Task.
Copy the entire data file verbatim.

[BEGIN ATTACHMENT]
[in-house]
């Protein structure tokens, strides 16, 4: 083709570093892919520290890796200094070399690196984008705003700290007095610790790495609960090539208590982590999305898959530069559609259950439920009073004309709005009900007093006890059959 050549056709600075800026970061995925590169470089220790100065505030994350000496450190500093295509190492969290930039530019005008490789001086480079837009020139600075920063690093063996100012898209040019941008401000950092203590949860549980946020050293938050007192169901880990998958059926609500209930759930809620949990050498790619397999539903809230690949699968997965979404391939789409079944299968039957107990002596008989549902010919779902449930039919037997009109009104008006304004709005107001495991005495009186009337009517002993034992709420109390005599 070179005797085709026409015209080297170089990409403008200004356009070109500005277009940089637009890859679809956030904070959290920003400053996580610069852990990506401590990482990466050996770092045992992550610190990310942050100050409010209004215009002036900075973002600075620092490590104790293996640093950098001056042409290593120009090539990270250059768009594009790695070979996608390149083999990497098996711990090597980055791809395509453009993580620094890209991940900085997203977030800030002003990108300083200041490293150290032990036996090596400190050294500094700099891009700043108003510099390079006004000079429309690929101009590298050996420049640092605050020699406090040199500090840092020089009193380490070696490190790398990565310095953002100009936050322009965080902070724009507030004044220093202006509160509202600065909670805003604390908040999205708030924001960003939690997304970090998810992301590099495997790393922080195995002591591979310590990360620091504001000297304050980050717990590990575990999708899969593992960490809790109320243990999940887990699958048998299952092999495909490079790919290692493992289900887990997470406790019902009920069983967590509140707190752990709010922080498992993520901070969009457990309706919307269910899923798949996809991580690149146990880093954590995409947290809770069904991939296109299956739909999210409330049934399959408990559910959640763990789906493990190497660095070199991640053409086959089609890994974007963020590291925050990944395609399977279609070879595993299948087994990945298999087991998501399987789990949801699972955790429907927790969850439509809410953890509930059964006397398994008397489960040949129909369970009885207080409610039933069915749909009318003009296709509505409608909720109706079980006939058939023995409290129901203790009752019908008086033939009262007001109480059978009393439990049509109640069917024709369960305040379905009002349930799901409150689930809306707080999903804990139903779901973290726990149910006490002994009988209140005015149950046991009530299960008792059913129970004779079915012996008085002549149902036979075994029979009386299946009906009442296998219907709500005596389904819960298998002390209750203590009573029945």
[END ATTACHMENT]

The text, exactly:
[in-house]
């Protein structure tokens, strides 16, 4: 083709570093892919520290890796200094070399690196984008705003700290007095610790790495609960090539208590982590999305898959530069559609259950439920009073004309709005009900007093006890059959 050549056709600075800026970061995925590169470089220790100065505030994350000496450190500093295509190492969290930039530019005008490789001086480079837009020139600075920063690093063996100012898209040019941008401000950092203590949860549980946020050293938050007192169901880990998958059926609500209930759930809620949990050498790619397999539903809230690949699968997965979404391939789409079944299968039957107990002596008989549902010919779902449930039919037997009109009104008006304004709005107001495991005495009186009337009517002993034992709420109390005599 070179005797085709026409015209080297170089990409403008200004356009070109500005277009940089637009890859679809956030904070959290920003400053996580610069852990990506401590990482990466050996770092045992992550610190990310942050100050409010209004215009002036900075973002600075620092490590104790293996640093950098001056042409290593120009090539990270250059768009594009790695070979996608390149083999990497098996711990090597980055791809395509453009993580620094890209991940900085997203977030800030002003990108300083200041490293150290032990036996090596400190050294500094700099891009700043108003510099390079006004000079429309690929101009590298050996420049640092605050020699406090040199500090840092020089009193380490070696490190790398990565310095953002100009936050322009965080902070724009507030004044220093202006509160509202600065909670805003604390908040999205708030924001960003939690997304970090998810992301590099495997790393922080195995002591591979310590990360620091504001000297304050980050717990590990575990999708899969593992960490809790109320243990999940887990699958048998299952092999495909490079790919290692493992289900887990997470406790019902009920069983967590509140707190752990709010922080498992993520901070969009457990309706919307269910899923798949996809991580690149146990880093954590995409947290809770069904991939296109299956739909999210409330049934399959408990559910959640763990789906493990190497660095070199991640053409086959089609890994974007963020590291925050990944395609399977279609070879595993299948087994990945298999087991998501399987789990949801699972955790429907927790969850439509809410953890509930059964006397398994008397489960040949129909369970009885207080409610039933069915749909009318003009296709509505409608909720109706079980006939058939023995409290129901203790009752019908008086033939009262007001109480059978009393439990049509109640069917024709369960305040379905009002349930799901409150689930809306707080999903804990139903779901973290726990149910006490002994009988209140005015149950046991009530299960008792059913129970004779079915012996008085002549149902036979075994029979009386299946009906009442296998219907709500005596389904819960298998002390209750203590009573029945």